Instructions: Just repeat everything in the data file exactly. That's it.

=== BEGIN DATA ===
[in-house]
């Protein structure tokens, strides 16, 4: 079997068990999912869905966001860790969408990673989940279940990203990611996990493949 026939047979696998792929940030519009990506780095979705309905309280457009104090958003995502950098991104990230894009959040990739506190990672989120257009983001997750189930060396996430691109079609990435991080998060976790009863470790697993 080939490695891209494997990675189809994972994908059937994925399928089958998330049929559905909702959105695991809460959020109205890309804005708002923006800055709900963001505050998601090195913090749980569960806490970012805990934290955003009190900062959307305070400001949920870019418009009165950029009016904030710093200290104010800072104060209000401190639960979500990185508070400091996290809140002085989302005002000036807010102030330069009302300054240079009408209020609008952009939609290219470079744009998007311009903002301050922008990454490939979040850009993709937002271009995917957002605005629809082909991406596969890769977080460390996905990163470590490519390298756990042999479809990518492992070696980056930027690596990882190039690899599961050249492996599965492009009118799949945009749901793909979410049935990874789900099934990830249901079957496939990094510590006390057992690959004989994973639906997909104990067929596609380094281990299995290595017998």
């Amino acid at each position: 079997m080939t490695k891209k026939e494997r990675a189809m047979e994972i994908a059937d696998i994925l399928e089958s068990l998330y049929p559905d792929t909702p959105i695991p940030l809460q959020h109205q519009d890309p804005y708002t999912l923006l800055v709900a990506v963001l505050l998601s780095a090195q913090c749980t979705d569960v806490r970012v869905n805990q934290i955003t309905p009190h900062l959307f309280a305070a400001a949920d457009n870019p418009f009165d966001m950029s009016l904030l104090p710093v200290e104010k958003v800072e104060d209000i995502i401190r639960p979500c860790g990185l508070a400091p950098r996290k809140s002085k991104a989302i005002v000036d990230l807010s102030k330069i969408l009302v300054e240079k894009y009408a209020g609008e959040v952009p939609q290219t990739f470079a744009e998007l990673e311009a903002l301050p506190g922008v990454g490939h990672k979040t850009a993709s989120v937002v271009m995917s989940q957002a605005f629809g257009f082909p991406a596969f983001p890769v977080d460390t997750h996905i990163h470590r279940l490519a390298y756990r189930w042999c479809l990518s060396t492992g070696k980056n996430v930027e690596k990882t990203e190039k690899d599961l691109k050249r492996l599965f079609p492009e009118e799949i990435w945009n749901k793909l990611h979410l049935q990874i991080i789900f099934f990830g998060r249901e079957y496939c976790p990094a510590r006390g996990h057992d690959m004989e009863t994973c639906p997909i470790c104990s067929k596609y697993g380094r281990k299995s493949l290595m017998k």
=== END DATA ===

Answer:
[in-house]
């Protein structure tokens, strides 16, 4: 079997068990999912869905966001860790969408990673989940279940990203990611996990493949 026939047979696998792929940030519009990506780095979705309905309280457009104090958003995502950098991104990230894009959040990739506190990672989120257009983001997750189930060396996430691109079609990435991080998060976790009863470790697993 080939490695891209494997990675189809994972994908059937994925399928089958998330049929559905909702959105695991809460959020109205890309804005708002923006800055709900963001505050998601090195913090749980569960806490970012805990934290955003009190900062959307305070400001949920870019418009009165950029009016904030710093200290104010800072104060209000401190639960979500990185508070400091996290809140002085989302005002000036807010102030330069009302300054240079009408209020609008952009939609290219470079744009998007311009903002301050922008990454490939979040850009993709937002271009995917957002605005629809082909991406596969890769977080460390996905990163470590490519390298756990042999479809990518492992070696980056930027690596990882190039690899599961050249492996599965492009009118799949945009749901793909979410049935990874789900099934990830249901079957496939990094510590006390057992690959004989994973639906997909104990067929596609380094281990299995290595017998």
């Amino acid at each position: 079997m080939t490695k891209k026939e494997r990675a189809m047979e994972i994908a059937d696998i994925l399928e089958s068990l998330y049929p559905d792929t909702p959105i695991p940030l809460q959020h109205q519009d890309p804005y708002t999912l923006l800055v709900a990506v963001l505050l998601s780095a090195q913090c749980t979705d569960v806490r970012v869905n805990q934290i955003t309905p009190h900062l959307f309280a305070a400001a949920d457009n870019p418009f009165d966001m950029s009016l904030l104090p710093v200290e104010k958003v800072e104060d209000i995502i401190r639960p979500c860790g990185l508070a400091p950098r996290k809140s002085k991104a989302i005002v000036d990230l807010s102030k330069i969408l009302v300054e240079k894009y009408a209020g609008e959040v952009p939609q290219t990739f470079a744009e998007l990673e311009a903002l301050p506190g922008v990454g490939h990672k979040t850009a993709s989120v937002v271009m995917s989940q957002a605005f629809g257009f082909p991406a596969f983001p890769v977080d460390t997750h996905i990163h470590r279940l490519a390298y756990r189930w042999c479809l990518s060396t492992g070696k980056n996430v930027e690596k990882t990203e190039k690899d599961l691109k050249r492996l599965f079609p492009e009118e799949i990435w945009n749901k793909l990611h979410l049935q990874i991080i789900f099934f990830g998060r249901e079957y496939c976790p990094a510590r006390g996990h057992d690959m004989e009863t994973c639906p997909i470790c104990s067929k596609y697993g380094r281990k299995s493949l290595m017998k």